The tech line opened early for two days in preparation for the race.
Just two laps after the mandatory stop on Lap 75, rain showers moved in forcing Kimmel to call the race complete on Lap 77. Of the six caution flags, the most spectacular one of the day belonged to Loose Nuts Racing out of Alabama. On Lap 43, driver Marty Bean got clipped going into Turn 1 and turned into the wall, then swapped ends as the rear slammed the wall. A series of flips and barrel rolls followed before his car came to rest on all four wheels. A fire under the hood was quickly extinguished by the safety crew and, despite the viciousness of the accident, Bean emerged from the carnage unhurt, though a little dazed and dizzy.
"I came into Turn 1 three-wide, my spotter told me there were cars on both the inside and the outside," states Bean. "The inside car tapped me and the car on the outside hit my quarter panel and it just sent me head first into the wall. I have flipped a car before when an axle broke, but that happened so fast I didn't have time to grab my belts. I was just lucky I didn't get hurt badly. This time, when I felt the car start to roll I knew what was happening. I turned loose of the wheel and grabbed my harness because I knew I was along for the ride! When the car finally stopped rolling, I was still holding my breath waiting for someone to hit me. With 54 cars at Bristol, I feel lucky but I am disappointed. While racing hard I knew I was at Bristol so I was trying to be careful so I could be there at the end," says Bean.
"I had issues in qualifying and started 43rd, but at the time of the crash I had moved into the Top 20. My teammate, Richard Patino, made just four more laps than me and got caught up in the next big crash," says Bean.
When asked about the event, Bean seemed to sum up the feelings of every racer on hand at Bristol. "Unbelievable. Standing in the pits looking up at the banking and the stands was overwhelming knowing that I was driving my car that we built on this famous speedway. This didn't seem any different than our local Saturday night track. If we needed something, we would ask and somebody would always come up with it. It was neat seeing racers from all over the country and Canada and it still is like a Saturday night at Birmingham International Raceway. I would be remiss if I didn't thank my family, crew, and sponsors for making this dream come true. I am looking forward to next year, we'll be back. I would also like to thank Frank Kimmel and his awesome crew for making things safe. We went through tech four times to get just our window net passed. They should sleep well at night," finished Bean.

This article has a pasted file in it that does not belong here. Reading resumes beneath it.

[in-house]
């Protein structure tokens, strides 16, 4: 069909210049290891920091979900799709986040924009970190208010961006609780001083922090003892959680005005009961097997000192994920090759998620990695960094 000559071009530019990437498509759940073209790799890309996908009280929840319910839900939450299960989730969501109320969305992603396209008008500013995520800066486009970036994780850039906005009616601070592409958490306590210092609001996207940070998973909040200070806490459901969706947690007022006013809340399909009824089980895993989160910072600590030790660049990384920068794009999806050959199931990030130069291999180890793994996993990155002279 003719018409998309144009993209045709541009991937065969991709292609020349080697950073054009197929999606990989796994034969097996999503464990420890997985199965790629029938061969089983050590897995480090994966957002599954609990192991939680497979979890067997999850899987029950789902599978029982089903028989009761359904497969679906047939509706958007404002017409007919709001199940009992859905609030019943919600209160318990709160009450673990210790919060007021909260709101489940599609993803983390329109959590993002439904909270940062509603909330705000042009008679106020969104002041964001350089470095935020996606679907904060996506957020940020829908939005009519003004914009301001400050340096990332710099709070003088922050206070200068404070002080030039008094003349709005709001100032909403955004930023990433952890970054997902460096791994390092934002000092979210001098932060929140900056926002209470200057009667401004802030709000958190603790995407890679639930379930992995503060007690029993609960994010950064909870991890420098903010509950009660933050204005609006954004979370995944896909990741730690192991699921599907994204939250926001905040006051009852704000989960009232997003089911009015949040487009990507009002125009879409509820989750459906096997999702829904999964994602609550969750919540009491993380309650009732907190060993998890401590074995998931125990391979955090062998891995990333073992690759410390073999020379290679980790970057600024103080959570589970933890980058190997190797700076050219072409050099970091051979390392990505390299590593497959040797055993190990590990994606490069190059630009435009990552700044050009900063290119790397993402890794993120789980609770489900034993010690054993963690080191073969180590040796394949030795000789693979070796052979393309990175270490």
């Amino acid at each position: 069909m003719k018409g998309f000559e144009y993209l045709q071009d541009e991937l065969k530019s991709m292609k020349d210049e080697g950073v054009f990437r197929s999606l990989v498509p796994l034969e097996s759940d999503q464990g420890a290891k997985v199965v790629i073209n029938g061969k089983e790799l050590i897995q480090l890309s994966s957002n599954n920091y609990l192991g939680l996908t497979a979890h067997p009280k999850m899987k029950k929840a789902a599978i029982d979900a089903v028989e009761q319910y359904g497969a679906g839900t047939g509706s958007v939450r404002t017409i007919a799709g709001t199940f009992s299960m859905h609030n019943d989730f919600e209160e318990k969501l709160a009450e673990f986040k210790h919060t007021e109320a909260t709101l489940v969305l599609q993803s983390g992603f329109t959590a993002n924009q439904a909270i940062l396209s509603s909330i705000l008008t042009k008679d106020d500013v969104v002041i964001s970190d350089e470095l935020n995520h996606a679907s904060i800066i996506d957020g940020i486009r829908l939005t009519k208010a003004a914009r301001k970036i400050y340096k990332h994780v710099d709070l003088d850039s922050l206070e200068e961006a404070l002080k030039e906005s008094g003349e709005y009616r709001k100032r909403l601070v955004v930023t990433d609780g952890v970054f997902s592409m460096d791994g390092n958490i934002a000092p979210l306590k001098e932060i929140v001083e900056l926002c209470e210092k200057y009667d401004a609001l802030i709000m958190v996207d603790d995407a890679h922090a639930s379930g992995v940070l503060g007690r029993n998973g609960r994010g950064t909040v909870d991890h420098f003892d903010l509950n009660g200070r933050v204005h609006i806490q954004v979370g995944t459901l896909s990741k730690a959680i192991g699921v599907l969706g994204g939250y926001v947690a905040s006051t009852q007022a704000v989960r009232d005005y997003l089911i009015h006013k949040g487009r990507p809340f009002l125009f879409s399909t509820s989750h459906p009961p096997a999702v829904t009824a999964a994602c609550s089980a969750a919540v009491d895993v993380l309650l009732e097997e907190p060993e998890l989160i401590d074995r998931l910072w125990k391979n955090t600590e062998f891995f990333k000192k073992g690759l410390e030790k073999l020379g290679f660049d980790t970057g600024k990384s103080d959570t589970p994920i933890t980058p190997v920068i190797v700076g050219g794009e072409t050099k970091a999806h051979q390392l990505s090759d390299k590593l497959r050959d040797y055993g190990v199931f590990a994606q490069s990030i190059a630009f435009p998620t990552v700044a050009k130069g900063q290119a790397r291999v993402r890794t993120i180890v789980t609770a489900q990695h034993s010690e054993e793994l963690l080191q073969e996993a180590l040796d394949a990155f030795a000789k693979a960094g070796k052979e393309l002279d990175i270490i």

Street Stock racer Beau Mitchell broke a motor in practice and had a late engine change. B
The local flavor in the pit area came about due to the fate of a coin toss. Kingsport Tennessee driver Rick Smith won the flip of the coin to drive the car at Bristol over his nephew, Matt Smith. Even though he finished back in the pack, Rick had a great outlook. "If we can take anything away from here that's worth racing again, we're going to try to go to Kentucky next month and he's going to drive. This is our sixth season with this car and we have two victories at Newport and a lot of Top Five finishes. The corners come up quick here, but now I can say I raced at Bristol," says Rick.
The most serious melee of the day came at Lap 60 when a 12-car pileup ensued on the front stretch. Kempf was able to navigate through it but did take some damage that tore the front fender away from his car. Not so lucky were the second and third place cars of Barnes and Hudson. While Barnes and Hudson both rebounded to rejoin the field, at the checkered flag it was Kempf, followed by Alan Huddleston in second and Joe Williamson in third. Ironically, but not surprising, the Top Three finishers are former Salem Speedway Track Champions. Huddleston was able to snake past both Barnes and Hudson to get into the second spot and hung on from there. However, getting past the post race inspection was another story.